Lesson #3: Write Quickly
“Another fact to realize about writing copy is that the first draft of an ad is often terrible and the real skill in copywriting is taking that rough draft and polishing it…I often pointed out to my students that if everybody in the class were given the assignment of writing a draft of an ad for a product, the first draft of my ad would quite likely be terrible compared to everybody else’s. It is what I do with the copy after my first draft that really makes the difference.” (p. 24)
You may not know this yet, but rewriting is the secret to any kind of writing, not just copywriting. Whether you’re writing the first draft for a homepage, a landing page, or an e-mail sales letter, it’s best to let the copy flow unhindered. The goal is to get something onto the page. You can always change it by altering or deleting words, phrases, or paragraphs, but it’s impossible to improve copy until it’s written down.
You also want all of the ideas, experiences, and knowledge hidden in the back of your brain to come out in an unhindered way. As soon as you start editing, you limit the ideas that come out of the emotional and creative parts of your brain.
CrazyEgg is an example of long copy used on a homepage. If I were to write a sales page this long, I would first do the necessary homework, and then I would write a quick first draft in order to capture the best ideas. After this first draft I would go back and rewrite like crazy. This is the same process I use for blog posts. I crank out a first draft as quickly as possible, and then I go back to polish and make it better. Writing quickly without self editing is the best way to capture the best ideas and write something that can be improved later.
Lesson #4: Get The First Line Read
“All the elements in an advertisement are primarily designed to do one thing and one thing only: get you to read the first sentence of the copy.” (p. 29)
It’s easy to overlook this point when it comes to web and advertisement design. It’s easy to get caught up in how beautiful a picture is or how perfect the design needs to be, forgetting that the point of every design element is to get the first line read. If the first line doesn’t get read, then the headline, the layout, the design, and the pictures aren’t doing their job.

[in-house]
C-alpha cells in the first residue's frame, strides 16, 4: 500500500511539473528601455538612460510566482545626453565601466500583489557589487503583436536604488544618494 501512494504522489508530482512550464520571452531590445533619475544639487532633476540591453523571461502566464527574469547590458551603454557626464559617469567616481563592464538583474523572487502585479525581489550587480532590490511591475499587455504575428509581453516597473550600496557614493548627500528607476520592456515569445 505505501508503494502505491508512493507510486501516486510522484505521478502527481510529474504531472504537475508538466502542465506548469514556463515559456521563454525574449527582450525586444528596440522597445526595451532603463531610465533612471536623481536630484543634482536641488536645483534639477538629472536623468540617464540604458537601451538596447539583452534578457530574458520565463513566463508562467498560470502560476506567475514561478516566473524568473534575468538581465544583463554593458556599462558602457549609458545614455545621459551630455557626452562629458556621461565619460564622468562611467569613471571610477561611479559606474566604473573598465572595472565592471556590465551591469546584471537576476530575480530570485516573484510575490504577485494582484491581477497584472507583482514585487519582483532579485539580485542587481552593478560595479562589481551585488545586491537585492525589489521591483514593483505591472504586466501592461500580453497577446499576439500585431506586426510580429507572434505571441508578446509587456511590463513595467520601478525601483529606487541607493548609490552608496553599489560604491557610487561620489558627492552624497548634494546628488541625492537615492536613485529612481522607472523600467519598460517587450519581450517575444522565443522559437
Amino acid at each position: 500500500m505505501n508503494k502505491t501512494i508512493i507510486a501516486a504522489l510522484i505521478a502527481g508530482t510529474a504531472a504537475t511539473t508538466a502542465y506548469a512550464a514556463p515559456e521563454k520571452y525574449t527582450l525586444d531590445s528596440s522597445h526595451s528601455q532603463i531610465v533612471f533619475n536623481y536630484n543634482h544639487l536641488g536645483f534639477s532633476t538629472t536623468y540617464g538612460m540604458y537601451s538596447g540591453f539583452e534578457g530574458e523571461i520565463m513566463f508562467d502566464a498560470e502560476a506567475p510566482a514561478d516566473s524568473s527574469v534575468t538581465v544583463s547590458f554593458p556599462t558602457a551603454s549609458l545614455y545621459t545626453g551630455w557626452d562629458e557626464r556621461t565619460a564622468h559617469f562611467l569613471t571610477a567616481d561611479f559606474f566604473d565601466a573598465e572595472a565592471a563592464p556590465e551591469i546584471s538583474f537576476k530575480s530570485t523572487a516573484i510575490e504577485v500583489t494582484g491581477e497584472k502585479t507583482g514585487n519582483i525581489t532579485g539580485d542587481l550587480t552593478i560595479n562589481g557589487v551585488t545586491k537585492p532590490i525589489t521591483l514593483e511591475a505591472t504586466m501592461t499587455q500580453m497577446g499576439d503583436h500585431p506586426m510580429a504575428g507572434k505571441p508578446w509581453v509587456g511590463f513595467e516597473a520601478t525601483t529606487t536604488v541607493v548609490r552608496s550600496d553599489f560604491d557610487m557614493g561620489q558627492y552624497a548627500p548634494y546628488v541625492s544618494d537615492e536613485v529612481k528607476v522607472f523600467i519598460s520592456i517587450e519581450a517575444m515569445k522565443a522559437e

Design should never distract from the message, and aesthetics should never trump effectiveness. Surprisingly, this happens a lot with print and web design.
Highrise uses a unique approach to get the first line of their homepage copy read. They have a giant customer photo on the homepage next to a customer quote. The combination of the photo and quote helps to ensure that the first line gets read.
Lesson #5: Frame Effectively
“Your ad layout and the first few paragraphs of your ad must create the buying environment most conducive to the sale of your product or service.” (p. 38)
What does this mean?
It means you need to create the right frame through which people view your product or service. Businesses do this with professional offices and stylish reception areas, and art galleries do this with chic decor.
When it comes to selling online or through an ad, the frame in which people see your product or service is determined by your site’s style and the design. Fire sale ads use lots of red and yellow; luxury ads use more black, gold, and silver. All of the design factors work together to create the right buying environment for each individual product.